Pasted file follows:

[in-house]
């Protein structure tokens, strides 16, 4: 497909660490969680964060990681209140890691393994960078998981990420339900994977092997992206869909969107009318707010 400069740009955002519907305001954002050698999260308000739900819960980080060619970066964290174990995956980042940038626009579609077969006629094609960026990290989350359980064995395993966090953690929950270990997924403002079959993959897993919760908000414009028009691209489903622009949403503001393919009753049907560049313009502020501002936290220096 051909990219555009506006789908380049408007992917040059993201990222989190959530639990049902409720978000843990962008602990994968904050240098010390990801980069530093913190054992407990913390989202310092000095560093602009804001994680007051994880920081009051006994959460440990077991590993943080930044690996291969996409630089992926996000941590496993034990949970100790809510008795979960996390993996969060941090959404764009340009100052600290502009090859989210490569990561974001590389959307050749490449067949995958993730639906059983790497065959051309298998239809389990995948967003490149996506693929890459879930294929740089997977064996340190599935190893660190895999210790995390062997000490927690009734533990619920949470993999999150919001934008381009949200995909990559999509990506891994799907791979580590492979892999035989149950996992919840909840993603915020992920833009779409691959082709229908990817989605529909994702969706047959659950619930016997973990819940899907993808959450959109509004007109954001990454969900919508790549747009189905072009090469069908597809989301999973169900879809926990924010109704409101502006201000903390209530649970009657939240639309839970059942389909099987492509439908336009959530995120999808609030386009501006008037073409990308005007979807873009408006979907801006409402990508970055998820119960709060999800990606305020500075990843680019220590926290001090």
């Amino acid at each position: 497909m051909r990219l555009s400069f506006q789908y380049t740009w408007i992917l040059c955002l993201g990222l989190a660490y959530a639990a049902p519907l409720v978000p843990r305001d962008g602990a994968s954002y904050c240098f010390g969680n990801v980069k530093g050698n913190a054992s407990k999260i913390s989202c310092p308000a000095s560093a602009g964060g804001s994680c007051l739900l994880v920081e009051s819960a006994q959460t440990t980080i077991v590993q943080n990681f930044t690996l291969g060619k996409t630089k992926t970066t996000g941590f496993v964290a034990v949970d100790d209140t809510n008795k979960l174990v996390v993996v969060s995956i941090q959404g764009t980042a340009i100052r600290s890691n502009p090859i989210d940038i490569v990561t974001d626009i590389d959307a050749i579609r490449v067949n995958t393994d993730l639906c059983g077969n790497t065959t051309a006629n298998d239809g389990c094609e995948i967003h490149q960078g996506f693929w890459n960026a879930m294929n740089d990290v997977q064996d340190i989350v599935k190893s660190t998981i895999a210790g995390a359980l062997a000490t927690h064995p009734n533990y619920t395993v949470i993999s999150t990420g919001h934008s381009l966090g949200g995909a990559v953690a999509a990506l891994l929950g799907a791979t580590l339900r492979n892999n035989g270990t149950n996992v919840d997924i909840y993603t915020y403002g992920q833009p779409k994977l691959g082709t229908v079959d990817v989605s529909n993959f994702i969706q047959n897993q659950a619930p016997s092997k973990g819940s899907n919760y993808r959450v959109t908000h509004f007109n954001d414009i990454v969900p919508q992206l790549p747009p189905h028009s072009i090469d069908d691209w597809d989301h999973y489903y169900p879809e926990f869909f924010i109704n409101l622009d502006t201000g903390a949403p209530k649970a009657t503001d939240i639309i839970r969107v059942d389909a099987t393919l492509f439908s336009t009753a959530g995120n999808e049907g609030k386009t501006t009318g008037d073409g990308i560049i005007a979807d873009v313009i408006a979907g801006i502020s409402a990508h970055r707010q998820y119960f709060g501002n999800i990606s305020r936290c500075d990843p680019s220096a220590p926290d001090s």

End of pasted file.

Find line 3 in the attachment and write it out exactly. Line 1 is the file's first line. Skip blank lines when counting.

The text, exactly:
């Amino acid at each position: 497909m051909r990219l555009s400069f506006q789908y380049t740009w408007i992917l040059c955002l993201g990222l989190a660490y959530a639990a049902p519907l409720v978000p843990r305001d962008g602990a994968s954002y904050c240098f010390g969680n990801v980069k530093g050698n913190a054992s407990k999260i913390s989202c310092p308000a000095s560093a602009g964060g804001s994680c007051l739900l994880v920081e009051s819960a006994q959460t440990t980080i077991v590993q943080n990681f930044t690996l291969g060619k996409t630089k992926t970066t996000g941590f496993v964290a034990v949970d100790d209140t809510n008795k979960l174990v996390v993996v969060s995956i941090q959404g764009t980042a340009i100052r600290s890691n502009p090859i989210d940038i490569v990561t974001d626009i590389d959307a050749i579609r490449v067949n995958t393994d993730l639906c059983g077969n790497t065959t051309a006629n298998d239809g389990c094609e995948i967003h490149q960078g996506f693929w890459n960026a879930m294929n740089d990290v997977q064996d340190i989350v599935k190893s660190t998981i895999a210790g995390a359980l062997a000490t927690h064995p009734n533990y619920t395993v949470i993999s999150t990420g919001h934008s381009l966090g949200g995909a990559v953690a999509a990506l891994l929950g799907a791979t580590l339900r492979n892999n035989g270990t149950n996992v919840d997924i909840y993603t915020y403002g992920q833009p779409k994977l691959g082709t229908v079959d990817v989605s529909n993959f994702i969706q047959n897993q659950a619930p016997s092997k973990g819940s899907n919760y993808r959450v959109t908000h509004f007109n954001d414009i990454v969900p919508q992206l790549p747009p189905h028009s072009i090469d069908d691209w597809d989301h999973y489903y169900p879809e926990f869909f924010i109704n409101l622009d502006t201000g903390a949403p209530k649970a009657t503001d939240i639309i839970r969107v059942d389909a099987t393919l492509f439908s336009t009753a959530g995120n999808e049907g609030k386009t501006t009318g008037d073409g990308i560049i005007a979807d873009v313009i408006a979907g801006i502020s409402a990508h970055r707010q998820y119960f709060g501002n999800i990606s305020r936290c500075d990843p680019s220096a220590p926290d001090s």